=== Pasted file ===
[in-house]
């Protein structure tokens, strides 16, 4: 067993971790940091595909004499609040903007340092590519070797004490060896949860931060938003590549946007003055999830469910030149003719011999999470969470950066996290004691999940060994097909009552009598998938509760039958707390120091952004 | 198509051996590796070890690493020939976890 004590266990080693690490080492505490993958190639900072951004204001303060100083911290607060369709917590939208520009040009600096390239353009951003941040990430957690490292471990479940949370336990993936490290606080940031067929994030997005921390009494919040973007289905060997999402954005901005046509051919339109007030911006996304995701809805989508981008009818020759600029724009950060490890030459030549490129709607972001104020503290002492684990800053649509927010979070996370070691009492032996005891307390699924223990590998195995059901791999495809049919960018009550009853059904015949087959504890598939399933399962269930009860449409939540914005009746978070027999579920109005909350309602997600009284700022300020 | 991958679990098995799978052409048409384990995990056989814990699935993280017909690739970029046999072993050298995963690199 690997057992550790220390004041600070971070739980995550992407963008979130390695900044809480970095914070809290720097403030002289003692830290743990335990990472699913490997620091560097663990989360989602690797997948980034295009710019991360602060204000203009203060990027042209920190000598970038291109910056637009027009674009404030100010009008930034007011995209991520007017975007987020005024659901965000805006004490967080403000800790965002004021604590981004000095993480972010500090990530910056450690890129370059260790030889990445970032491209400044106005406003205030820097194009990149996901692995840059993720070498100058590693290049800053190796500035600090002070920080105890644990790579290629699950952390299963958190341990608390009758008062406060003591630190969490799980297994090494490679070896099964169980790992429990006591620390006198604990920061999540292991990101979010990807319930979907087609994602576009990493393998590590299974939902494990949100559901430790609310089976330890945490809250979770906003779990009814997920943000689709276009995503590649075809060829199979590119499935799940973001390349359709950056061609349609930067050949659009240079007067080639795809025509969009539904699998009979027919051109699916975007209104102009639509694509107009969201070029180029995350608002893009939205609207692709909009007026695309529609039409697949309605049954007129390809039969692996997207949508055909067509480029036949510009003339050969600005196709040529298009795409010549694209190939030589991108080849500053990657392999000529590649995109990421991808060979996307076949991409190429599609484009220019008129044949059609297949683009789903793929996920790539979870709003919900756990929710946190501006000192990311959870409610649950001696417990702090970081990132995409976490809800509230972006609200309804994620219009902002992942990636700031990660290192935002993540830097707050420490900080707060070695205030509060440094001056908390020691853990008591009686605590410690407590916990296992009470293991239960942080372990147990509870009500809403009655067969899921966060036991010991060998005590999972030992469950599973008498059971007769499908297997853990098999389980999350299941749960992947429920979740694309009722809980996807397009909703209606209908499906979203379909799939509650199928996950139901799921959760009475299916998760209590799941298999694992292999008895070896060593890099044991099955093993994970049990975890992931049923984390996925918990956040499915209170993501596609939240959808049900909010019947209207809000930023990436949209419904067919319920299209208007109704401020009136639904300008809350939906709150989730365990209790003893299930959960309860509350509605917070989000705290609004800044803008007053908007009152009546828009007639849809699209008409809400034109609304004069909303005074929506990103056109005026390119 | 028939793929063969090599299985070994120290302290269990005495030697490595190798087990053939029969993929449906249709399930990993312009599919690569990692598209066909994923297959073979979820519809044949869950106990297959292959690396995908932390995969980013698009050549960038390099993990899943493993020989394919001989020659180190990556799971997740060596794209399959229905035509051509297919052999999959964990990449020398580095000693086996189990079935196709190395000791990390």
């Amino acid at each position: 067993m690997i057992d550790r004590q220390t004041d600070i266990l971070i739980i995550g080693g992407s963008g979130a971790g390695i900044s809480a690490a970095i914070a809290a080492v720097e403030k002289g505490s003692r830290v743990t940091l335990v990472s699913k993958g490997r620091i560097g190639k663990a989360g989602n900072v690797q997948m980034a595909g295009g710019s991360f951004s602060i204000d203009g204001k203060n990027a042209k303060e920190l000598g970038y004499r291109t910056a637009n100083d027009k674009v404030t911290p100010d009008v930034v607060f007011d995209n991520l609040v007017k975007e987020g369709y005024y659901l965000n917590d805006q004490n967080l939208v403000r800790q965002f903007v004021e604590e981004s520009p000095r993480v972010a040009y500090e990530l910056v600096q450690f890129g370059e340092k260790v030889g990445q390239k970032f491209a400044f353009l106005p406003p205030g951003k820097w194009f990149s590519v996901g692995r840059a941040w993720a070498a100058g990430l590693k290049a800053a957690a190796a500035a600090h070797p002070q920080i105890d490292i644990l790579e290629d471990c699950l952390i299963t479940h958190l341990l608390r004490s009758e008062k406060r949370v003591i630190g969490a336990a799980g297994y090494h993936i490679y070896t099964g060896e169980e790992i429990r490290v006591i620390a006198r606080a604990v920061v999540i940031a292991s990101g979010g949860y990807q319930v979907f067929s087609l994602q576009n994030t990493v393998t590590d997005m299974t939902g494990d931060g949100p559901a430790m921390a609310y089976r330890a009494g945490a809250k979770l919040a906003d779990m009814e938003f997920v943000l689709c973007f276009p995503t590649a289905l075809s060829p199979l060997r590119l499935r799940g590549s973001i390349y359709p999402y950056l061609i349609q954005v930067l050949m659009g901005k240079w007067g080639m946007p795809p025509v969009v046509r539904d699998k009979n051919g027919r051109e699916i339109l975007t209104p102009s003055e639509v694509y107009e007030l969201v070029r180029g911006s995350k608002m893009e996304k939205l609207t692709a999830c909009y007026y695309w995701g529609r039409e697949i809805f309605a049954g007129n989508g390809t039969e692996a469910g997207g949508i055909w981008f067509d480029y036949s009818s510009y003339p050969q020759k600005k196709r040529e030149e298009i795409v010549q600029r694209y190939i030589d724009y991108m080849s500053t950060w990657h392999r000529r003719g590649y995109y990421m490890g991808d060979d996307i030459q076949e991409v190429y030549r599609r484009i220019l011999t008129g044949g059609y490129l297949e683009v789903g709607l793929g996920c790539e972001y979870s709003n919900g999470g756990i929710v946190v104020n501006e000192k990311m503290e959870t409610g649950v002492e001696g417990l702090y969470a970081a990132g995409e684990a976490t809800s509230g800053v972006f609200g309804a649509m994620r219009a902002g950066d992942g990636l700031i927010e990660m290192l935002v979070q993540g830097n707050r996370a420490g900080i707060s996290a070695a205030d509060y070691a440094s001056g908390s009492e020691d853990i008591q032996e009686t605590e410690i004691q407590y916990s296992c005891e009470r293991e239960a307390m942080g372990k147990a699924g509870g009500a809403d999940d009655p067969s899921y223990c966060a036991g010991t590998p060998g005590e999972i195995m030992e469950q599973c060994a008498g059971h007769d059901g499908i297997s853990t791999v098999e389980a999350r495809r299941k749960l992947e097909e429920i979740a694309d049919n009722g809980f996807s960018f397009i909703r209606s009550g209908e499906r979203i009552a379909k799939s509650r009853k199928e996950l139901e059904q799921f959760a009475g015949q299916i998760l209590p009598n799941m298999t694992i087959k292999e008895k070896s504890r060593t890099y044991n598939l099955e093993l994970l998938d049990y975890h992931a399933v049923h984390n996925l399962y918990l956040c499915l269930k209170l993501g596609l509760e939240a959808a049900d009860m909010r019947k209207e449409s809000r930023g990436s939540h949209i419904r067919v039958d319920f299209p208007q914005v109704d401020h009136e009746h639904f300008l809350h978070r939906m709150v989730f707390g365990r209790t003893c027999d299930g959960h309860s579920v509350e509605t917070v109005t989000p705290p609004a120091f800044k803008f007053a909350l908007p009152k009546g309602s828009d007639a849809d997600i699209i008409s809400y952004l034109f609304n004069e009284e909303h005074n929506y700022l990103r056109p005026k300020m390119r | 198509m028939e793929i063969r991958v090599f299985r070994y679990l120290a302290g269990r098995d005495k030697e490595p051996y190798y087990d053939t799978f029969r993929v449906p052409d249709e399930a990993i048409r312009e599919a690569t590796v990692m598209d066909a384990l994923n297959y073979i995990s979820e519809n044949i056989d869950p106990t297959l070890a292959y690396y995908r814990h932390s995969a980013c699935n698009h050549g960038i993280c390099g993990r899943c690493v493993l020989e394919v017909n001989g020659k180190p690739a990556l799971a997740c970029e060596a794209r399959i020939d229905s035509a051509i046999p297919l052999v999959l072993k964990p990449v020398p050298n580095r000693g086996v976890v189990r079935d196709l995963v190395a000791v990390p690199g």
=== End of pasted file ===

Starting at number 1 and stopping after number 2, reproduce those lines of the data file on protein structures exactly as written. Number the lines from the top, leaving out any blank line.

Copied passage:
[in-house]
């Protein structure tokens, strides 16, 4: 067993971790940091595909004499609040903007340092590519070797004490060896949860931060938003590549946007003055999830469910030149003719011999999470969470950066996290004691999940060994097909009552009598998938509760039958707390120091952004 | 198509051996590796070890690493020939976890 004590266990080693690490080492505490993958190639900072951004204001303060100083911290607060369709917590939208520009040009600096390239353009951003941040990430957690490292471990479940949370336990993936490290606080940031067929994030997005921390009494919040973007289905060997999402954005901005046509051919339109007030911006996304995701809805989508981008009818020759600029724009950060490890030459030549490129709607972001104020503290002492684990800053649509927010979070996370070691009492032996005891307390699924223990590998195995059901791999495809049919960018009550009853059904015949087959504890598939399933399962269930009860449409939540914005009746978070027999579920109005909350309602997600009284700022300020 | 991958679990098995799978052409048409384990995990056989814990699935993280017909690739970029046999072993050298995963690199 690997057992550790220390004041600070971070739980995550992407963008979130390695900044809480970095914070809290720097403030002289003692830290743990335990990472699913490997620091560097663990989360989602690797997948980034295009710019991360602060204000203009203060990027042209920190000598970038291109910056637009027009674009404030100010009008930034007011995209991520007017975007987020005024659901965000805006004490967080403000800790965002004021604590981004000095993480972010500090990530910056450690890129370059260790030889990445970032491209400044106005406003205030820097194009990149996901692995840059993720070498100058590693290049800053190796500035600090002070920080105890644990790579290629699950952390299963958190341990608390009758008062406060003591630190969490799980297994090494490679070896099964169980790992429990006591620390006198604990920061999540292991990101979010990807319930979907087609994602576009990493393998590590299974939902494990949100559901430790609310089976330890945490809250979770906003779990009814997920943000689709276009995503590649075809060829199979590119499935799940973001390349359709950056061609349609930067050949659009240079007067080639795809025509969009539904699998009979027919051109699916975007209104102009639509694509107009969201070029180029995350608002893009939205609207692709909009007026695309529609039409697949309605049954007129390809039969692996997207949508055909067509480029036949510009003339050969600005196709040529298009795409010549694209190939030589991108080849500053990657392999000529590649995109990421991808060979996307076949991409190429599609484009220019008129044949059609297949683009789903793929996920790539979870709003919900756990929710946190501006000192990311959870409610649950001696417990702090970081990132995409976490809800509230972006609200309804994620219009902002992942990636700031990660290192935002993540830097707050420490900080707060070695205030509060440094001056908390020691853990008591009686605590410690407590916990296992009470293991239960942080372990147990509870009500809403009655067969899921966060036991010991060998005590999972030992469950599973008498059971007769499908297997853990098999389980999350299941749960992947429920979740694309009722809980996807397009909703209606209908499906979203379909799939509650199928996950139901799921959760009475299916998760209590799941298999694992292999008895070896060593890099044991099955093993994970049990975890992931049923984390996925918990956040499915209170993501596609939240959808049900909010019947209207809000930023990436949209419904067919319920299209208007109704401020009136639904300008809350939906709150989730365990209790003893299930959960309860509350509605917070989000705290609004800044803008007053908007009152009546828009007639849809699209008409809400034109609304004069909303005074929506990103056109005026390119 | 028939793929063969090599299985070994120290302290269990005495030697490595190798087990053939029969993929449906249709399930990993312009599919690569990692598209066909994923297959073979979820519809044949869950106990297959292959690396995908932390995969980013698009050549960038390099993990899943493993020989394919001989020659180190990556799971997740060596794209399959229905035509051509297919052999999959964990990449020398580095000693086996189990079935196709190395000791990390």